When the narrator discovers that Gaston’s brother died under peculiar circumstances years earlier, this just provides fodder to the notion that there’s something odd about Gaston’s death. He speculates that Gaston was “killed to alleviate the boredom–if only momentarily–the boredom that hangs over these Dordogne evenings.” While he doesn’t exactly begin investigating, he does begin connecting with some of his more anti-social French neighbors, and this proves to be a big mistake.

Author Louis Sanders captures the ex-pat ambience to perfection. The other British outcasts patch together various social evenings–the dubious highlights of life for the British in the Dordogne, but for the most part, the narrator’s days are spent wondering if it’s too early to break open the alcohol. The narrator confesses to the reader that he “contemplate[s] with horror the few metres that lie between the fire and my favourite drink, a distance I will have to travel in the nightmarish cold in order to pour myself another drink. There isn’t any central heating; when I bought the house I still tended to confuse the downright uncomfortable with the picturesque.”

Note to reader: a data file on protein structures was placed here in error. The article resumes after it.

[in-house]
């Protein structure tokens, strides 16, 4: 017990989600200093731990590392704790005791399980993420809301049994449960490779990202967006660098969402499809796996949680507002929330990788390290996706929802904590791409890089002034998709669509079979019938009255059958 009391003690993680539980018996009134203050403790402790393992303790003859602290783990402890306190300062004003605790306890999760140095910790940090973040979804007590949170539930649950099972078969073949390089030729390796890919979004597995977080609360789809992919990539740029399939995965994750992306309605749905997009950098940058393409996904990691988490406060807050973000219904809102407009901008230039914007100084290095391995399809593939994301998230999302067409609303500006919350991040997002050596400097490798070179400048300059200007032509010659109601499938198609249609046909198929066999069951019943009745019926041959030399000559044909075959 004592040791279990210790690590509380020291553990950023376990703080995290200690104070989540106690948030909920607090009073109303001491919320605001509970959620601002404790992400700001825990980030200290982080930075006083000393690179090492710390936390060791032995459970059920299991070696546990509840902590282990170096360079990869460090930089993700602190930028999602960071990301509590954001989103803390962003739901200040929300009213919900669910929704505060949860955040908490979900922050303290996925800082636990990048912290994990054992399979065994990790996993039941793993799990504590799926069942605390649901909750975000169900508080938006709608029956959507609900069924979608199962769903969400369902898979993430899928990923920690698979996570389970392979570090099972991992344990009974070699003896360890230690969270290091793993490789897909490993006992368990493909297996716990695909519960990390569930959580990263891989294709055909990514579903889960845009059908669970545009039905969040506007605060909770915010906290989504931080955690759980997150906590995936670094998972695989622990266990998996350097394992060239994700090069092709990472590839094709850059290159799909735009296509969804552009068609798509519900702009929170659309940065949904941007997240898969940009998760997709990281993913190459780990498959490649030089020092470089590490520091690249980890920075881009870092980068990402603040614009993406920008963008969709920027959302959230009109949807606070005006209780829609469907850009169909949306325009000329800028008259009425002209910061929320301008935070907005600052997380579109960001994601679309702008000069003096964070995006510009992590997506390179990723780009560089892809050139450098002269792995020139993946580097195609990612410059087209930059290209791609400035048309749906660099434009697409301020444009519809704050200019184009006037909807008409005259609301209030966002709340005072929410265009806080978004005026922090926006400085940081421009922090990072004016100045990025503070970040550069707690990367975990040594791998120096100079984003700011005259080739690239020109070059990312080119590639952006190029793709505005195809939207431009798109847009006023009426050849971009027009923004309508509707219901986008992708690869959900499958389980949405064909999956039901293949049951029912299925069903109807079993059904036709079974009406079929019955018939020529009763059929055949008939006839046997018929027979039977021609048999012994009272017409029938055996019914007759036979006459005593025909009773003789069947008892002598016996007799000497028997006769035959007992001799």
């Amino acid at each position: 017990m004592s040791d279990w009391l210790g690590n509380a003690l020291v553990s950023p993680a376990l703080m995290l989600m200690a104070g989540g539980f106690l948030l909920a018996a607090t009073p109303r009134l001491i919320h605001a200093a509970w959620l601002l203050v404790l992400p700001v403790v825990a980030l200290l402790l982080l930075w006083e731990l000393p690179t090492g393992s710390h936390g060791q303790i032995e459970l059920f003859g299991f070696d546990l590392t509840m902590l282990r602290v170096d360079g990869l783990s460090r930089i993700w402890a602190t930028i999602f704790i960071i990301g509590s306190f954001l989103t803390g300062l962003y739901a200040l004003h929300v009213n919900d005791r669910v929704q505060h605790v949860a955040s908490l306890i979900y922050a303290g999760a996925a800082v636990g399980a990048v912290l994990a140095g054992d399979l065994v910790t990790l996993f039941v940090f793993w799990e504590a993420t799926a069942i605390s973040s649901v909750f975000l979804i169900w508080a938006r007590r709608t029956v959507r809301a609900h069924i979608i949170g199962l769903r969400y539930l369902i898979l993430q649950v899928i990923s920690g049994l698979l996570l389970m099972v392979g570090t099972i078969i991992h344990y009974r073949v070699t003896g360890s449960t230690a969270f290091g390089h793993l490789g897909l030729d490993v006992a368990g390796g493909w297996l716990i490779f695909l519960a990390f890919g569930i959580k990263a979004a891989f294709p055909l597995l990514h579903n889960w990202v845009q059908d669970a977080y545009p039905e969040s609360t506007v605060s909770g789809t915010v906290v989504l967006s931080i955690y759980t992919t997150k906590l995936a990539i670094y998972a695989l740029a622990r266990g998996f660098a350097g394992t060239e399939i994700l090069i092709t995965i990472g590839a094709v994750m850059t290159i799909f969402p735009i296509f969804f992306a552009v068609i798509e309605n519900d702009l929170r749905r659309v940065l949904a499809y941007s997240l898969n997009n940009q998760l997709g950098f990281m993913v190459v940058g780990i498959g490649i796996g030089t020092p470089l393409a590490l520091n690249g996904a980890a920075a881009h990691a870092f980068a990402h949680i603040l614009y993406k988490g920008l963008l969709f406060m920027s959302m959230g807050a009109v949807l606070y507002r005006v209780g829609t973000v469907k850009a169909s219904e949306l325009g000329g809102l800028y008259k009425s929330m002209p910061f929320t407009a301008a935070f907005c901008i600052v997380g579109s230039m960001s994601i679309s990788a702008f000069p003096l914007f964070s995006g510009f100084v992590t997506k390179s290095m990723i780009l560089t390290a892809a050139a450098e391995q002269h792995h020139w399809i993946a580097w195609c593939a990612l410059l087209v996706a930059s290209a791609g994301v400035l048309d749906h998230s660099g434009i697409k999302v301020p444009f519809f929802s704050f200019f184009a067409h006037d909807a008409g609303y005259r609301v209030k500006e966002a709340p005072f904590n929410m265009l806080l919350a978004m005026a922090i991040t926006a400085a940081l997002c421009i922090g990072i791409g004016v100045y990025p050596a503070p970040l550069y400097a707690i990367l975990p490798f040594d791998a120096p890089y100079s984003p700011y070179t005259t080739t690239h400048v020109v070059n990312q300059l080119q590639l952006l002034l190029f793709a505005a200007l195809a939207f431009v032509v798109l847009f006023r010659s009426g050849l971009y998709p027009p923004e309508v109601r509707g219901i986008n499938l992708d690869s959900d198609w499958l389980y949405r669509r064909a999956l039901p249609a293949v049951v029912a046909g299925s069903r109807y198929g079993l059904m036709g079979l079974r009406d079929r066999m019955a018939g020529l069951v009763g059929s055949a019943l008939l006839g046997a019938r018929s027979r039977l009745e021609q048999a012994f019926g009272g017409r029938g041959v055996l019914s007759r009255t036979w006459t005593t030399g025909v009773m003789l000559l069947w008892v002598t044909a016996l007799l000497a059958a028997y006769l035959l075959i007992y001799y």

Largely oblivious to the fact he’s homesick for London, it finally begins to dawn on him that he is ultimately a stranger and an outcast, and that’s not likely to change. There’s one very funny moment when he realizes that the locals peg the other British ex-pats as a bit loony, and this is illustrated by the labels they are given. Then he realizes that he probably has a label too, and he admits to himself: “I was doing what I’d always wanted to do, which was, in a word: nothing.” But at the same time he wonders: “what am earth am I doing here?”

Death in the Dordogne is marvelously entertaining and slyly funny. The novel’s protagonist has just the right touch of pathetic sleaziness–from his endless evenings murky with alcohol to his cheesy attempts to ramp up his British eccentricities in a desperate attempt to impress and bed a French girl. In some ways the novel has the feel of a British cosy mystery–nothing too threatening, nothing too violent and the story is after all set in a village. But in this case the village is French, and murder is the trigger that leads the narrator to realize that he’s a ‘stranger in a strange land.’